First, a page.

The successful landing of the National Aeronautics and Space Administration's (Nasa) science rover Perseverance on Mars marks yet another milestone in the human ability to make the scientific mind prevail over inert matter. Befitting the interplanetary dimensions of the mission, every detail of its journey is epic. The robotic vehicle, the largest and most advanced rover that Nasa has sent to another world, travelled through space for nearly seven months, covering 472 million km before piercing the Martian atmosphere at 19,000kmh to begin its approach to touch down on the planet's surface. The primary aim of Perseverance is to search for signs of microbes that may have flourished on Mars about three billion years ago, when the planet was potentially hospitable to life. In the words of acting Nasa administrator Steve Jurczyk, the touchdown represents a pivotal moment "when we know we are on the cusp of discovery and sharpening our pencils, so to speak, to rewrite the textbooks".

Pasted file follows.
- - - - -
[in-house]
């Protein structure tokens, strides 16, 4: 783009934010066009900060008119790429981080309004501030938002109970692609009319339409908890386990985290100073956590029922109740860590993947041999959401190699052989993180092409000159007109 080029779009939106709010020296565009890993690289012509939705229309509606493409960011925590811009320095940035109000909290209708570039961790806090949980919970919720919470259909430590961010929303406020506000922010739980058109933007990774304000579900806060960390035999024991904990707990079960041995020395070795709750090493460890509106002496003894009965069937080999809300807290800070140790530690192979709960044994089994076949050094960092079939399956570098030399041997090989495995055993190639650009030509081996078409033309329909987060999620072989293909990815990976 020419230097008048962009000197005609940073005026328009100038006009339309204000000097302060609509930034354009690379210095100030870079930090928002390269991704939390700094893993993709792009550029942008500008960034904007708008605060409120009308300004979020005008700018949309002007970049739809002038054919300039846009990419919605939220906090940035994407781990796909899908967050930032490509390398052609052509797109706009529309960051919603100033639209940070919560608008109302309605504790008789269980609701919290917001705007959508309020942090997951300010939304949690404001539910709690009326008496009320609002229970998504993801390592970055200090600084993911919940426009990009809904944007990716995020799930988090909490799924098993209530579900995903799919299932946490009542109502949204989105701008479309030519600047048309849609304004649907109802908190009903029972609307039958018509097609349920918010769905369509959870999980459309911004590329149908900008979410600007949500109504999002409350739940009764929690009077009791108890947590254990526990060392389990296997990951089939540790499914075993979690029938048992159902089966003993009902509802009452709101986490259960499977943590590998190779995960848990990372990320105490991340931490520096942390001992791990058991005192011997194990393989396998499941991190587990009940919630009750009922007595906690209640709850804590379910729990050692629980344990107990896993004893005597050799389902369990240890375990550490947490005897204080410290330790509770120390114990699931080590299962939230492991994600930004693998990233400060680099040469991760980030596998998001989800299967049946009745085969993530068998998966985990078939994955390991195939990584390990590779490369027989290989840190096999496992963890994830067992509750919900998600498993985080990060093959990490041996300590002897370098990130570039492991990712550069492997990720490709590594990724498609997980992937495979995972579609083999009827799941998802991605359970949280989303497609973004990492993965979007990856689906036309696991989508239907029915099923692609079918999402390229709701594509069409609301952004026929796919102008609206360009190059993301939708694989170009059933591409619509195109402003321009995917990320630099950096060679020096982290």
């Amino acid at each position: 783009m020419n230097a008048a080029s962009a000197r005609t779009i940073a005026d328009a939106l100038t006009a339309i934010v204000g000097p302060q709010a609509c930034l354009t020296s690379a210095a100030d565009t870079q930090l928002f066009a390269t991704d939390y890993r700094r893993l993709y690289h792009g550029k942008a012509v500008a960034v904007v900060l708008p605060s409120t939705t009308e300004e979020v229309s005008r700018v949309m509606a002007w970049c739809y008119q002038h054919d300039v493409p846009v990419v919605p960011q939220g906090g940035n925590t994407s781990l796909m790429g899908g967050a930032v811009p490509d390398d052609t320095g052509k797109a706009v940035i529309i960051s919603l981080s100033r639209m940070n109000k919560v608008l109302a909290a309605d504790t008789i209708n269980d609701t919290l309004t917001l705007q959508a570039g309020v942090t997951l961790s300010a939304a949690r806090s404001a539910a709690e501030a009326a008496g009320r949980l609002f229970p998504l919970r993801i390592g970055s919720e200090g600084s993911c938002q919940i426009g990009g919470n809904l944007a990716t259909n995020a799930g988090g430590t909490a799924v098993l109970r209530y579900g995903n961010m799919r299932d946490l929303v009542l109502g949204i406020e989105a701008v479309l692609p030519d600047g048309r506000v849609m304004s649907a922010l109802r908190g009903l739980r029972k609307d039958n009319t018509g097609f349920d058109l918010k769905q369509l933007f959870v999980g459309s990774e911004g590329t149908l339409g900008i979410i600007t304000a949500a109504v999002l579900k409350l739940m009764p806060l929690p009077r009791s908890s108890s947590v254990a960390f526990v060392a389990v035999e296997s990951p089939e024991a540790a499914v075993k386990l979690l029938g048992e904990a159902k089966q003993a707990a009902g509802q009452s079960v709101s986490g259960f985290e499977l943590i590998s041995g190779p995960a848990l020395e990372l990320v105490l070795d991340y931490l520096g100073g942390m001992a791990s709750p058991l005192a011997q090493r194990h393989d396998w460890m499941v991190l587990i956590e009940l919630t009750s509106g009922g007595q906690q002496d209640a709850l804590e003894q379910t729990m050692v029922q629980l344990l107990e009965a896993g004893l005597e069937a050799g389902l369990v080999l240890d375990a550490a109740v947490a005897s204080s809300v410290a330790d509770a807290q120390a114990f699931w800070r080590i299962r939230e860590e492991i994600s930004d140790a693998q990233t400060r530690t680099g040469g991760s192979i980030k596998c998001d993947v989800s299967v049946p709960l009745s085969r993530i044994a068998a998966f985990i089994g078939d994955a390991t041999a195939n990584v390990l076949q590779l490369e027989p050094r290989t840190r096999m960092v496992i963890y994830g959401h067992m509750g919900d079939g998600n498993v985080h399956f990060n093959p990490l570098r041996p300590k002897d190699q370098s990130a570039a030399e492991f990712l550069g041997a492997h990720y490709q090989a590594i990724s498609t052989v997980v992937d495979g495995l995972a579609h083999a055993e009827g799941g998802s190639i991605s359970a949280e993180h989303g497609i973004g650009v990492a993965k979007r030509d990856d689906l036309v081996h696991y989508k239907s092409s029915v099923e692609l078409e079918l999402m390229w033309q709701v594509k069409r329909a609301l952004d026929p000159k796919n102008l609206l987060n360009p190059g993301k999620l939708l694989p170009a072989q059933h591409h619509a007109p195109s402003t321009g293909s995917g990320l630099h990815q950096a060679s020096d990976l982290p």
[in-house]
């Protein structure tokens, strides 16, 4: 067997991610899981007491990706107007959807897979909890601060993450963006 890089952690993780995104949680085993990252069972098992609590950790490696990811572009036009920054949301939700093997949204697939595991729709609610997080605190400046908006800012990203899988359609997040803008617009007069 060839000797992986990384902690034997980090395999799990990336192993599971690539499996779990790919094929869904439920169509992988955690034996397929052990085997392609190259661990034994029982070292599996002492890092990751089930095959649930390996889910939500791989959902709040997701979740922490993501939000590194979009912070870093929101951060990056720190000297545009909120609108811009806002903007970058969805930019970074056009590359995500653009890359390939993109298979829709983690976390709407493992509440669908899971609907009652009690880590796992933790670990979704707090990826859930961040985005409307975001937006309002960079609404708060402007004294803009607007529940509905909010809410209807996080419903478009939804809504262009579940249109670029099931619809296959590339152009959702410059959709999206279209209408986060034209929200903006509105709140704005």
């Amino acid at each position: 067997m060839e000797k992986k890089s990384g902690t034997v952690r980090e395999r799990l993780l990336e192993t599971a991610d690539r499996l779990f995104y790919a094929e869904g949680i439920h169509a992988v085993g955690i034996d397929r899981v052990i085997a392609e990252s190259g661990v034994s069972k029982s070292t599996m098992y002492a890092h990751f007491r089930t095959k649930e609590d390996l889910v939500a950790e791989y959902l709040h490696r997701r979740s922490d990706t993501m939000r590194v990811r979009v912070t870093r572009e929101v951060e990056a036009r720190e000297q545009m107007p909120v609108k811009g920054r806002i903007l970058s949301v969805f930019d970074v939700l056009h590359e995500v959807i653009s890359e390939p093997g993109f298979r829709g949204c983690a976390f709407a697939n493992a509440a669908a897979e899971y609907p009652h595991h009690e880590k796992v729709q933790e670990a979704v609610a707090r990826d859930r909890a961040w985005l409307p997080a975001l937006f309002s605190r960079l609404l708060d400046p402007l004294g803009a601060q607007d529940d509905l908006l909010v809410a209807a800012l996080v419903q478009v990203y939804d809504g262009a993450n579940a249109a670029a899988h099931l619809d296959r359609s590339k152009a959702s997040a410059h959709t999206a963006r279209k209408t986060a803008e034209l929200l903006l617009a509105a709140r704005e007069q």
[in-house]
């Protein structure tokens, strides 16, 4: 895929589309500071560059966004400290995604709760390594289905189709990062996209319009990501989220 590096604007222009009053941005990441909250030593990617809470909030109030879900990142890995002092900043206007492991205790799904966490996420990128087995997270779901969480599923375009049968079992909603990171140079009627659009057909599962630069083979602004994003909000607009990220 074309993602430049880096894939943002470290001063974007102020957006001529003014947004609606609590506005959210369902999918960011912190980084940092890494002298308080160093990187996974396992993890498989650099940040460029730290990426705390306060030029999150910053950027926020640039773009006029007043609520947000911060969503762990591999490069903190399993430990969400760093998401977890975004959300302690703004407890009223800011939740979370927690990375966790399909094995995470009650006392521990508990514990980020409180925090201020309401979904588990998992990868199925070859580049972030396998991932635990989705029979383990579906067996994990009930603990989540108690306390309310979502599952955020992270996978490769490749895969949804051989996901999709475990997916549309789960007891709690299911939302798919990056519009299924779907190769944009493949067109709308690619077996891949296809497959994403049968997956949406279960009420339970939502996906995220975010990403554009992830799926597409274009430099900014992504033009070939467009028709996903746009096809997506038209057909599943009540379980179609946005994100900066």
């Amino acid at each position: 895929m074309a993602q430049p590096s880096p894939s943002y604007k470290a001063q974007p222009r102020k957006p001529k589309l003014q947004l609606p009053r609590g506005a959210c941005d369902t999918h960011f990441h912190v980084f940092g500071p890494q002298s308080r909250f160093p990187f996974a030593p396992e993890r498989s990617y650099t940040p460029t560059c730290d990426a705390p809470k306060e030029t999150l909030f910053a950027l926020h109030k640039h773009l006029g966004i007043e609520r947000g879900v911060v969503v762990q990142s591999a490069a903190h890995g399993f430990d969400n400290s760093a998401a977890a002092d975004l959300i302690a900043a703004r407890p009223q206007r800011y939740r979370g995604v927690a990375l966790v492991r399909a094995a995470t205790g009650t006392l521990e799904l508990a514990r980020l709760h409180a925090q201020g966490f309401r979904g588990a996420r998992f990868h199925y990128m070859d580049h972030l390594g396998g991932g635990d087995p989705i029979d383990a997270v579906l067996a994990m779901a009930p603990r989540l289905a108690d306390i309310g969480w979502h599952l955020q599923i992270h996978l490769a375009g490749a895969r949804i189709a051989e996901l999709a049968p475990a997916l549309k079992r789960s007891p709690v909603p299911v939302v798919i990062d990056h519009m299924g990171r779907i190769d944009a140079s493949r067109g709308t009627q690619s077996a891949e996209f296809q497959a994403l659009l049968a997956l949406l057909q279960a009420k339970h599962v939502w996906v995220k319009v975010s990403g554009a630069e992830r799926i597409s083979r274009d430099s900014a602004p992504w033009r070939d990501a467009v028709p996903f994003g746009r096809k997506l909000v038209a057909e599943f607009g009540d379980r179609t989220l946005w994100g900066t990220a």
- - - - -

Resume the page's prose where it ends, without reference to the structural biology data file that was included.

In particular, Perseverance will help to expand the frontiers of astrobiology as the rover searches for traces of ancient microbial life on the Red Planet. All this would have constituted a substantial achievement even in normal times. But at a time of global disruption and distress on the medical and economic fronts caused by the coronavirus pandemic, the feat shows man's determination to ensure that the pursuit of science is not compromised by passing exigencies of the moment, no matter how pressing they are, and that important pursuits in other key areas need not come to a standstill. It is remarkable that Nasa's scientists pulled this off while practising safe distancing and other protocols that make everyday life inconvenient. The lesson is that there is no excellence without perseverance. Covid-19 will pass. What remains is the human will to prevail against the odds, even in space.